Today, bright and early at 8am on the last day of the conference, we attended a fantastic session on a subject near and dear to our hearts, informational text.
In “Teach Students to Read, Talk, and Write about Informational Texts,” Diane Lapp and Maria Grant offered so many wonderful suggestions and ideas.
Here are some of our favorites:
1. We need to guide students with text-dependent questions that force the students back into the text for answers. These questions should always go beyond basic facts and should never be based on recall of information. They should highlight what the text says, how the text works, and what the text means. Students can then stretch to think about inferences about the text and whether they find the text and the text’s argument credible. And, so crucial to our thinking, they can work to shape intertextual connections between the informational text and, for example, a literary text or some other aspect of their content curriculum. The informational text does not need to be a step away from the curriculum; it can be a step into it!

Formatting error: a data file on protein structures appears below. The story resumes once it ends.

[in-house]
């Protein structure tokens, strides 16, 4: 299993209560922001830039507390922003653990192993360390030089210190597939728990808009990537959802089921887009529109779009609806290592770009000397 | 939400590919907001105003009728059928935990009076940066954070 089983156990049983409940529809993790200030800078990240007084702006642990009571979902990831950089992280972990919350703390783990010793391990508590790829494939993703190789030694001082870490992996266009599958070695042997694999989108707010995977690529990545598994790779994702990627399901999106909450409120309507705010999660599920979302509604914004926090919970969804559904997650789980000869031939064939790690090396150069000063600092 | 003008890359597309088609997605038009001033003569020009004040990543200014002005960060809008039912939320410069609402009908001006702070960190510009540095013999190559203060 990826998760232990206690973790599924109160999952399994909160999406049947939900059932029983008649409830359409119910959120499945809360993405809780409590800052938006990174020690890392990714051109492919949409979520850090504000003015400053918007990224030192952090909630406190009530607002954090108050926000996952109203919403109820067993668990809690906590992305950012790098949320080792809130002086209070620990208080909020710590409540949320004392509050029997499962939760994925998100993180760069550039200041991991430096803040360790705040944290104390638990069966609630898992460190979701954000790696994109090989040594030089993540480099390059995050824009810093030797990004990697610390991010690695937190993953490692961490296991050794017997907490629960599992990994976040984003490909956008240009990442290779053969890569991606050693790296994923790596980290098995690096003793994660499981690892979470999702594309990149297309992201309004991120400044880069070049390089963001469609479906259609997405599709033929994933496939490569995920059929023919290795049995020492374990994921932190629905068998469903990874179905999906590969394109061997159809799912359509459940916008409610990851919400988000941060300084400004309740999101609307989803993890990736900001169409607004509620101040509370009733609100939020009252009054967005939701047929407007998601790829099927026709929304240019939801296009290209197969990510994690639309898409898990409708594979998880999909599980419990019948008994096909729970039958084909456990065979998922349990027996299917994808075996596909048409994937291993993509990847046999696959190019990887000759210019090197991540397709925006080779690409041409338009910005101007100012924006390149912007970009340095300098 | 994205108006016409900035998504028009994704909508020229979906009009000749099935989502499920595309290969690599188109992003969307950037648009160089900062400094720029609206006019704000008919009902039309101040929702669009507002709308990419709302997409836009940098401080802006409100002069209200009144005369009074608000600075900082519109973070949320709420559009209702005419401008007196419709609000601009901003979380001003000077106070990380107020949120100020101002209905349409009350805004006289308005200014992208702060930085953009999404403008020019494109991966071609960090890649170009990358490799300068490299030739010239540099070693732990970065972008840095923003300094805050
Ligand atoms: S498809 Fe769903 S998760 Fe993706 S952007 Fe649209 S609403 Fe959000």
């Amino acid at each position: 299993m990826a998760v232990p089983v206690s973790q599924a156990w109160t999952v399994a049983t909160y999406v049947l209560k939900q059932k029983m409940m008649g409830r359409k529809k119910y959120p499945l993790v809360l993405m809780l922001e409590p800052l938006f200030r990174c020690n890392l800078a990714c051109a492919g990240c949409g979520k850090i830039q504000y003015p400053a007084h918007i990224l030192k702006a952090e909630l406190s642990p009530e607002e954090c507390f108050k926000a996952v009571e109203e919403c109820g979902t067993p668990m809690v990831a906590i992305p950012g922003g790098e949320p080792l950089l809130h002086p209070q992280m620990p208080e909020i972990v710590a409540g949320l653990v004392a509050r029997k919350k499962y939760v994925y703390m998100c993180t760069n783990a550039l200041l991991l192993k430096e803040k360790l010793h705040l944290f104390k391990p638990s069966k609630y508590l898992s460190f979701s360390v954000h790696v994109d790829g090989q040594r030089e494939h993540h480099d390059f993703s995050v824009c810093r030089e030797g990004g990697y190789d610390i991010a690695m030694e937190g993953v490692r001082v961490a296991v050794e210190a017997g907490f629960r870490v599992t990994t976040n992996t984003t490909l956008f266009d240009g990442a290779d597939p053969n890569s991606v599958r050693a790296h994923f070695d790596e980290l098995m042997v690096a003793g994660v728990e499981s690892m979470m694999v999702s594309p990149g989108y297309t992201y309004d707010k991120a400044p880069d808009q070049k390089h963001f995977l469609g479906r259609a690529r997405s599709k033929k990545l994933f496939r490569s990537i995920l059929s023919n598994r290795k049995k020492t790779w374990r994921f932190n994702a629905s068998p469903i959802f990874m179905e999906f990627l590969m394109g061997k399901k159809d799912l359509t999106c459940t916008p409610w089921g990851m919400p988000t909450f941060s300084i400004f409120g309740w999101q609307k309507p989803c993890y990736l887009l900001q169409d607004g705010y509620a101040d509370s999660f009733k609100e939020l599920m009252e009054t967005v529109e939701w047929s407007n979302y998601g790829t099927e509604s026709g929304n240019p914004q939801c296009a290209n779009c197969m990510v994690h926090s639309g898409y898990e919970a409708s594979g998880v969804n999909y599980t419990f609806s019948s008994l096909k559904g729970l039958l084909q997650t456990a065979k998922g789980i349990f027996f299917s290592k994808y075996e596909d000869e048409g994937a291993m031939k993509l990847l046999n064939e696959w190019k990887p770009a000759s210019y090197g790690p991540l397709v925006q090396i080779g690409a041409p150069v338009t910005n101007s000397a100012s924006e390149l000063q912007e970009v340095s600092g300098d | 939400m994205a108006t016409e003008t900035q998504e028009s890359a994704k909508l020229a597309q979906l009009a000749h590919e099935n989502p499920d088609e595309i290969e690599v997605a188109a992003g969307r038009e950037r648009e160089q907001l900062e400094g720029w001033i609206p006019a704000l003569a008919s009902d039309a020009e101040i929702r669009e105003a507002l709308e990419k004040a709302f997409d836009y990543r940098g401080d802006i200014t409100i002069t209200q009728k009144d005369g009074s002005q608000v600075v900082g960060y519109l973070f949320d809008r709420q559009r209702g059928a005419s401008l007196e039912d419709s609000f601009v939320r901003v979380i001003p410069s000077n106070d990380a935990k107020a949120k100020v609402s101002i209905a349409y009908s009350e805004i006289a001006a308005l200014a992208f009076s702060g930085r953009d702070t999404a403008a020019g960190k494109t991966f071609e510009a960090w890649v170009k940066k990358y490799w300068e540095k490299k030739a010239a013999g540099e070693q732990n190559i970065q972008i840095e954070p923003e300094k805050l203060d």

2. If we pay close and careful attention to something, it becomes more interesting. Multiple readings of one text, for different purposes and with different questions in mind, make a text yield more for a reader. Learning to perform that kind of scrutiny with a text should be the ultimate goal of education; students who master that skill will find their reading exponentially more pleasurable.
3. All of our strategies for grappling with informational text, whether the close, multiple-readings strategy explored so brilliantly by Lapp and Grant, or our approach -- focusing on front-loading vocabulary and concepts, supporting with reading comprehension questions, and solidifying with engaging, complex discussion and writing questions that work to connect the informational text with literature or other content area material -- are designed to allow students to build their confidence, competence, resilience, and stamina with complex texts. Support your students with scaffolding and modeling and guide them. Then, gradually release them into group work and some independence. They may need to return to the scaffold and the support; the process is not necessarily direct. But eventually, they will acquire the skills and become strong, independent readers of a wide variety of texts.
4. Choose as your informational text an appropriate companion to what you’re teaching. Don’t make the informational text standard a step away from your curriculum. Make it a step into that curriculum: the on-ramp to more engagement, more purpose, and more motivation for your students. Choose carefully and your informational text will make your entire lesson or unit more productive.